What about now?
Working for IFAD gave me an opportunity to gather a handful of resources that I relayed back home to strengthen Knowledge Transfer Africa (Pvt) Ltd (KTA). I was able to meet some costs related to keeping the company on track & meet the needs of my three employees who kept things going in my absence. My wife Barbara, was very supportive and almost behaved like my employee since she could find time from her teaching schedule to monitor what was happening with KTA.
When I returned home in September 2012, I had gained a new reputation & profile. In fact, before I even left Rome, I had received an email from Hivos indicating their interesting in working with KTA in the agriculture sector given the unique nature of our initiative called eMkambo that I had launched before leaving for Rome. During my first week in Zimbabwe, we had a fruitful meeting with Hivos which culminated into an amazing relationship that has also helped put KTA on the global map. I will let it come from someone’s mouth here: http://www.un.org/africarenewal/magazine/december-2013/reaching-new-heights. With a firm presence at 16 informal agriculture markets in Zimbabwe, KTA currently has 21 employees whose skills include computer science, banking & finance, agriculture economics, accountancy, statistics and social science. My intention is to grow KTA into a legendary knowledge sharing company. On 26 November 2013, I made a presentation to the President’s Office mentioning how Zimbabwe can only be able to use its natural resources in achieving inclusive growth if it takes KM and evidence-based decision making seriously.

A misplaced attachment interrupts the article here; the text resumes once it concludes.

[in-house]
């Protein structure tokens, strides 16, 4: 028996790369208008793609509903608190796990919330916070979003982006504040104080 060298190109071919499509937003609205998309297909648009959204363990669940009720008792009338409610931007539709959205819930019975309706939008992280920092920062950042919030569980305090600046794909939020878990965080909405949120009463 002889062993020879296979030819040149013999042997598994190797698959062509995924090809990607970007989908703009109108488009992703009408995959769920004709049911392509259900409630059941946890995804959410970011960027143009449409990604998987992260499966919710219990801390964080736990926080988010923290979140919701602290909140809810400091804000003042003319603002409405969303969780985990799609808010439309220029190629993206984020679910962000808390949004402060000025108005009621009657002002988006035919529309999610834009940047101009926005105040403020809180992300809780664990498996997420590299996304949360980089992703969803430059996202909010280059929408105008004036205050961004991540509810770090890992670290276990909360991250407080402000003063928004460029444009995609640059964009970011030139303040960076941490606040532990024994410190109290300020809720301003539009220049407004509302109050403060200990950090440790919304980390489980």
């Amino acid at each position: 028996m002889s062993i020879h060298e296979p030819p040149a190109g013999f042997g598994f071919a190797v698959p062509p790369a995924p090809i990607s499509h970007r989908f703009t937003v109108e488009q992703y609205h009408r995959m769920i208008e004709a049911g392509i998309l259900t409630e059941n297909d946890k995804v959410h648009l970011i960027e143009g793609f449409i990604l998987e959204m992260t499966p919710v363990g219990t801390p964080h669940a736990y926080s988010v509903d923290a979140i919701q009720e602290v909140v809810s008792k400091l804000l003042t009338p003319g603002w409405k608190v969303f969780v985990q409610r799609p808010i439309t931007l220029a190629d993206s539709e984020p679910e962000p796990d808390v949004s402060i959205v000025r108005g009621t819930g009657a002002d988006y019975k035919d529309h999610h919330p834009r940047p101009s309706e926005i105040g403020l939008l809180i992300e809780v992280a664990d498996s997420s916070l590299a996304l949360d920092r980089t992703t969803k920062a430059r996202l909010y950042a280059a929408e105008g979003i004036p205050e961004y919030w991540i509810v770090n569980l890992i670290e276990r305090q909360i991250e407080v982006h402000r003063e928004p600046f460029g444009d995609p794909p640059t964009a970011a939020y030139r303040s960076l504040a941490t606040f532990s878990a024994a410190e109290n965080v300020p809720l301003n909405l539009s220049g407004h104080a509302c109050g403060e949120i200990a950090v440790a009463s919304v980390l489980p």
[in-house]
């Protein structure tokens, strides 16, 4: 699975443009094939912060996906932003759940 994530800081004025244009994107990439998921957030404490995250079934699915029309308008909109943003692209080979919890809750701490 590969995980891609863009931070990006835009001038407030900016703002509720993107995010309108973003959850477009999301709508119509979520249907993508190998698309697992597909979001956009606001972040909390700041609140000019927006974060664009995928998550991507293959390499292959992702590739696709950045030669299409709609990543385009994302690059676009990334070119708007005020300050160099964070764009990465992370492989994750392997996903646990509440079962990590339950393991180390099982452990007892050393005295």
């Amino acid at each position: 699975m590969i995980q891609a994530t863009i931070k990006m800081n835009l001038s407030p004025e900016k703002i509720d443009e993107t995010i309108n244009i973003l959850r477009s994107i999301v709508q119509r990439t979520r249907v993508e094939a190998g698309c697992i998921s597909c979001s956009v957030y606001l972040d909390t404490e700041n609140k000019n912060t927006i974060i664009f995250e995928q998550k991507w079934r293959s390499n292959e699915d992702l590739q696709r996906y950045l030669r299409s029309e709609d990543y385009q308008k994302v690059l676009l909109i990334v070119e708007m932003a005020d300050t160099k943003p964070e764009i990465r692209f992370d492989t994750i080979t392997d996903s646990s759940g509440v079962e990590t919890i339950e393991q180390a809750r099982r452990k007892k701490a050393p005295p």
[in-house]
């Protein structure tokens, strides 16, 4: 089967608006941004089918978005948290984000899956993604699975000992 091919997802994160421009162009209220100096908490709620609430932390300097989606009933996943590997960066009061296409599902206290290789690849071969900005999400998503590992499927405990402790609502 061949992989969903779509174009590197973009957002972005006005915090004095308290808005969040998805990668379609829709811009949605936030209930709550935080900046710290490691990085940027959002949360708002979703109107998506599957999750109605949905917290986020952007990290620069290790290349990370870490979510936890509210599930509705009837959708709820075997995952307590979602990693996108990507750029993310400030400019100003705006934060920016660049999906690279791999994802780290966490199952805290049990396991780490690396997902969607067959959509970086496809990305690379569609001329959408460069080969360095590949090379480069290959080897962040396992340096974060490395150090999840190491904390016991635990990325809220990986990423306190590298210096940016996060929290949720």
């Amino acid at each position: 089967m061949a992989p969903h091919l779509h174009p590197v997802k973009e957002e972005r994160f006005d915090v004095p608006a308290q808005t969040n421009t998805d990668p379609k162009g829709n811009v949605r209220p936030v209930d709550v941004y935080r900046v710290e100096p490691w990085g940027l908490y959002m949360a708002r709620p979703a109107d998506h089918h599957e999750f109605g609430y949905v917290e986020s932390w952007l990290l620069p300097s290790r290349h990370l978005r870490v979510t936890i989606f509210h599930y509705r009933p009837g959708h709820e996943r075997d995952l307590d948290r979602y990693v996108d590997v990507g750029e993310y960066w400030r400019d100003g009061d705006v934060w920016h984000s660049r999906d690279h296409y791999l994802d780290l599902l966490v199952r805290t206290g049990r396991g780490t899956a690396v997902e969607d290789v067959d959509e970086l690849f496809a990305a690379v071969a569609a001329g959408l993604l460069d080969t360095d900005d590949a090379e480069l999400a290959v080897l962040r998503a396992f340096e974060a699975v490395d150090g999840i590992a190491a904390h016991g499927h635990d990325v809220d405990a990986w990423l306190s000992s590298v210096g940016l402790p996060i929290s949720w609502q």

If I hadn’t joined KM4Dev, it would not have been possible for me to build Knowledge Transfer Africa (Pvt) Ltd from mud. I have not even mentioned other international doors that have been opened such as working with the International Development Research Centre (IIDRC) of Canada, among others. I have become aware that it’s possible to have one foot on the ground while the other foot is dancing around the world!